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John Maxwell Team

John Maxwell Team Certified Member

Priscilla Archangel is a John Maxwell Team Certified Coach, Teacher and Speaker.

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    Managing Risk: Priorities and Decisions

    Bob sat down at his desk and let out a huge sigh. He had just returned from lunch with one of the board members at his company. They were preparing for the current CEO to retire within the next 6 months and the board wanted to initiate a formal selection process to confirm Bob as a candidate to replace him. Bob had been with the company for 15 years and held the CFO role for 5 years. It was time to step up. He knew the inner workings of the company as well as challenges in the industry. He also knew that his chances of being selected were pretty good. But there was one nagging issue on his mind. He fundamentally felt that the strategy the current CEO and Board were pursuing wasn’t going to pay off the way they thought. He had shared his concerns in the past but given the politics didn’t feel he could push it too far. Now, if he were to be selected as CEO, he realized he couldn’t lead the organization forward with a strategy he didn’t believe in. He knew that two or three of the twelve board members might support his thinking, but that wasn’t sufficient to make the shift he felt was necessary. And if he declined consideration, he’d have to come up with a really good reason because telling them he didn’t believe in their strategy would call into question his role over the past several years. Continue reading

    Six steps to building trust in relationships

    While many of us intellectually understand the importance of building trusting relationships, we don’t always demonstrate it.

    Consider the case of Cathy. She was recently appointed as VP responsible for relationship management for her firm’s largest client. The interactions between the client and her predecessor became rocky and she must quickly smooth things out and prove that her company can provide value added products and services. The fact that her company was voted by an industry panel as providing “best in class” products doesn’t carry enough weight. It’s all about building a trusting relationship so that the customer feels their needs are being met.

    And then there’s Derek. He just joined a major retailer and is tasked with turning around their relationship with their franchisees which has become contentious over the past several years. The company is trying to convince the franchisees to invest money in upgrading their stores and provide new menu options, but he first must restore trust that the marketing strategies will drive traffic and increase revenue. Derek is not fully convinced that the company has the right plans, but he needs to quickly understand their needs and make sure there is proper alignment. Continue reading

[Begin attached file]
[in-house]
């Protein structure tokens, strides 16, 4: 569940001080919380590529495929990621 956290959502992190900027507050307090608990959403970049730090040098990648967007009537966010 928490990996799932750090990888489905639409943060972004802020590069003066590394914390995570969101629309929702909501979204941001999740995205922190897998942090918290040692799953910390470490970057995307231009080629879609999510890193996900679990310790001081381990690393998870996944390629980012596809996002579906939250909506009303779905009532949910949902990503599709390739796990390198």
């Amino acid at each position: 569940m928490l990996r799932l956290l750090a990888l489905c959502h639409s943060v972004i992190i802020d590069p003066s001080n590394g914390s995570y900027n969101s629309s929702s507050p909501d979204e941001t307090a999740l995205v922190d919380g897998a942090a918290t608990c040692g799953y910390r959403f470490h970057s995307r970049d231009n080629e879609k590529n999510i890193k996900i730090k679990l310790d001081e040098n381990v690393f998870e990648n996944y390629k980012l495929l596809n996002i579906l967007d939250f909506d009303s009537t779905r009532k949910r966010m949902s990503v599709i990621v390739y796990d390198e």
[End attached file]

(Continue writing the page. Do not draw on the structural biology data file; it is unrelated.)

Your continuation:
Six Tips to Maximize “What’s in Your Hands?”

    Capital One has a frequently aired commercial with the tag line “What’s in your wallet?” It conveys the message that if you possess their credit card, you will have greater spending power and ability to acquire the things you want and need. But if it stays in your wallet, and you don’t use it, you won’t activate the power it holds. You need to not only have it, you need to use it.

    The same is true for the question, “What’s in your hands?”. We each possess the capability to accomplish great things if we use the passions, perspectives, talents and capabilities in our hands. This includes recognizing our unique blend of thought processes, sensitivities, interests and the environments where they will be most useful. But we must make it a priority to nurture and cultivate these qualities. Continue reading

    Four Underlying Motivations to Good Decisions

    Pat arrived at the office early. She hadn’t slept well the night before because she was wrestling with an important decision that needed to be made in her Executive Committee meeting that morning. They had been evaluating the development and launch of a new product for the past six months. Today they needed to make a final decision on whether they were going to move forward. The discussions had been thorough yet difficult with wide ranging opinions on what they should do. There was significant risk associated with the launch, but the potential reward could be a greatly improved market share. As CEO, she needed everyone to make a full commitment to the decision, and while the objective analysis appeared to lead the team to adopt it, a number of other issues had arisen, and there was a LOT of debate. Continue reading

    Sustainable Leadership: What Happens When the Glue Fails

    glue broken itemA key requirement of good leadership is to ensure that the organization and its initiatives are sustainable, both during and beyond the leader’s tenure there. This means that the company’s values, beliefs, goals and objectives cannot be dependent upon a single or few people as the glue holding it together. Situations will inevitably occur where such individuals are no longer a part of the organization, and thus the glue fails.

    Business start-ups and transformations are frequently initially driven by individuals who possess the personal characteristics necessary to bring a team together and drive toward a goal. But they must always transfer those qualities to others to sustain the growth of the business. They must multiply themselves throughout the organization, to ensure that the right people are in place to maintain and carry it forward. Continue reading

    Leadership Development Lesson

    Motivation Moment – Pulling Your Weeds